The fourth step will be to set up a series of workshops with those with lived experience of IRDs to discuss these priorities and finalise a set of 10 priorities to take to funding bodies and researchers.  Expressions of interest to join these workshops will be open in around May/June 2024.

The final and critical step in the process is the dissemination of these priorities to funding bodies and researchers, advocating to these bodies for a focus on these priorities in research going forward.

For more information on the project, you can contact Eden Robertson at visionlossPSP@unsw.edu.au or call her on 02-9348 0708 (Mondays and Tuesdays only).

An Introduction to Stem Cell and Gene Therapies

Our second speaker was Vivienne Kaiser, a PhD candidate at Children’s Research Institute, Sydney

Vivienne outlined the work she is involved in with Dr Anai Gonzalez Cordero’s lab using stem cells to treat blindness.  (Dr Cordero-Gonzalez is a current recipient of a Retina Australia research grant).

The human body is made up of 30 trillion cells of over 200 different cell types.  All these cells derive from a single stem cell type.  During the development of an embryo these cells differentiate to become the appropriate specialised cell type, e.g. muscle cells, retinal cells, blood cells etc.

It is possible to take undifferentiated stem cells from an embryo at this blastocyst stage, grow them in a lab and treat them to make them differentiate into the types of cells being studied, e.g. retinal cells.  However, the use of embryos is not ideal.  Through the work of Japanese researcher and Nobel Prize winner Shinya Yamanaka in 2012 there is now a way to use adult cells, e.g. blood cells or skin cells and “untrain” them with the use of 4 genes to become stem cells again, which can then be used for research in the lab.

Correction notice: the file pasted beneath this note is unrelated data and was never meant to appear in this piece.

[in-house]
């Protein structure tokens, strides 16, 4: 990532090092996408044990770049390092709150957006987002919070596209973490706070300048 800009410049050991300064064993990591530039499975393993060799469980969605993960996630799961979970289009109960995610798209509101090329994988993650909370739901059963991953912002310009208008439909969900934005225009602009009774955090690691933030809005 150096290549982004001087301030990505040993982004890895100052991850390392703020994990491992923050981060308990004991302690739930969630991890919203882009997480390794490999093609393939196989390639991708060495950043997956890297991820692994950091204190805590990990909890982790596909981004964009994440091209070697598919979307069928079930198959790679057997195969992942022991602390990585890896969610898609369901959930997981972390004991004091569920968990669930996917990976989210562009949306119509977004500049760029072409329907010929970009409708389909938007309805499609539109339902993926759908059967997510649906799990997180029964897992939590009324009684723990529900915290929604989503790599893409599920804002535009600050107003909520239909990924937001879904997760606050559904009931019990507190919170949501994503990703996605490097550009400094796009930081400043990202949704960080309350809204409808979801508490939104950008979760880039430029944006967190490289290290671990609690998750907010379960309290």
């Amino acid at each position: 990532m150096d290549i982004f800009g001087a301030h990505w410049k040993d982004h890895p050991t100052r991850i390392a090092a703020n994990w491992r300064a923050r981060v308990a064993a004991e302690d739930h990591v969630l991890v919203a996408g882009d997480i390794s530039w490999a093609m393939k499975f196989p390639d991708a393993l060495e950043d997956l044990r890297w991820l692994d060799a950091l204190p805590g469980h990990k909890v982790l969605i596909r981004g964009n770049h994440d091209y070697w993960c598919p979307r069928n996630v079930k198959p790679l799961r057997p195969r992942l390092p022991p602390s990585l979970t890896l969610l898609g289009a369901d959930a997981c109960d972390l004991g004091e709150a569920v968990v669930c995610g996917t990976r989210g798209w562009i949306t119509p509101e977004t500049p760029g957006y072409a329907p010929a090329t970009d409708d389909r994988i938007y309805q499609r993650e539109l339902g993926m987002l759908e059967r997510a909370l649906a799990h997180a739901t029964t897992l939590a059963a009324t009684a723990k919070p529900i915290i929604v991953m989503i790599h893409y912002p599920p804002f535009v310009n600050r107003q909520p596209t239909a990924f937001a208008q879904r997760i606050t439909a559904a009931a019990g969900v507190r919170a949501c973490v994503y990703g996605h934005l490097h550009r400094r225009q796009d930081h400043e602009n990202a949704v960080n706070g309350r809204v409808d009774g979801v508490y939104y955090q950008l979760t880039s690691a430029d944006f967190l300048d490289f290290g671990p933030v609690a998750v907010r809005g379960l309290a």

There are several advantages of this advance:

  • Embryo cells are no longer required
  • Cells from any patient can be used, e.g. patients with disease, children, patients with different genetic makeups.

The mission of the work in Dr Cordero-Gonzalez’s lab is to use stem cells derived from adult cells to cure genetic blindness. 

By growing these stem cells in cell culture with the appropriate factors the cells instruct each other to become eye cells and form mini-organs, or 3D mini human retinas.  These functional retinas can then be used to study disease using gene therapy and cell therapy.

Gene Therapy

By growing these mini-retinas from cells taken from patients with inherited retinal disease, it is possible to deliver a healthy gene to these cells using a safe virus, with the aim of restoring function in the mini-retina or organoid.  This process is being studied on over 15 different cell lines at present, focussing on Stargardt’s Disease and Usher Syndrome 1b and 2a.  Further specialised work is also work being carried out for Usher’s Syndrome, where inner ear organoids have also been formed.

Cell Therapy

Blood cells are taken from a healthy patient, converted to stem cells and cultured to create healthy retinal organoids.  The healthy photo receptor cells are then isolated from the organoids and can then transplanted into a patient with an IRD.  So far this has been successfully demonstrated in mice, where vision has been restored using this procedure, which is extremely promising for the future aim of the use of stem cell technology for the restoration of vision.